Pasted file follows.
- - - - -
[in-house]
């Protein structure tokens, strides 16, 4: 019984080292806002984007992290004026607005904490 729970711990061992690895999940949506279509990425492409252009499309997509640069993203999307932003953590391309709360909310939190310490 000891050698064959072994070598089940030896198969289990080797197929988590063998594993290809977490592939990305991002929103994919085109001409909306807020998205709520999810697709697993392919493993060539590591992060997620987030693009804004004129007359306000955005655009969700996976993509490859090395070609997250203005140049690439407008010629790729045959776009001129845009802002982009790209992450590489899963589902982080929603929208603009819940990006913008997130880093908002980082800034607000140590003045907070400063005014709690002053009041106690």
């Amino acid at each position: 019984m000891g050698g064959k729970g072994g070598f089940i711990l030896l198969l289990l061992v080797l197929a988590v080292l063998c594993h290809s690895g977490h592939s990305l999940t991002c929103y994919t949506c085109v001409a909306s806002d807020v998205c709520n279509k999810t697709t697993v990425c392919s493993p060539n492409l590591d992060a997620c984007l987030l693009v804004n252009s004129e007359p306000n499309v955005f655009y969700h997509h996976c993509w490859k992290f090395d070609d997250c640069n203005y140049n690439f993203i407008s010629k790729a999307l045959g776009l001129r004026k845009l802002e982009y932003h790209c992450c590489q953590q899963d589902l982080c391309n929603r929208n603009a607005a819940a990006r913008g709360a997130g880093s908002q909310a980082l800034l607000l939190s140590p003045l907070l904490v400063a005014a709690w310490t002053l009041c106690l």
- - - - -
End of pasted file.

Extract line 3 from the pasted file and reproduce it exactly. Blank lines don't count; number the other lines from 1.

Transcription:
């Amino acid at each position: 019984m000891g050698g064959k729970g072994g070598f089940i711990l030896l198969l289990l061992v080797l197929a988590v080292l063998c594993h290809s690895g977490h592939s990305l999940t991002c929103y994919t949506c085109v001409a909306s806002d807020v998205c709520n279509k999810t697709t697993v990425c392919s493993p060539n492409l590591d992060a997620c984007l987030l693009v804004n252009s004129e007359p306000n499309v955005f655009y969700h997509h996976c993509w490859k992290f090395d070609d997250c640069n203005y140049n690439f993203i407008s010629k790729a999307l045959g776009l001129r004026k845009l802002e982009y932003h790209c992450c590489q953590q899963d589902l982080c391309n929603r929208n603009a607005a819940a990006r913008g709360a997130g880093s908002q909310a980082l800034l607000l939190s140590p003045l907070l904490v400063a005014a709690w310490t002053l009041c106690l």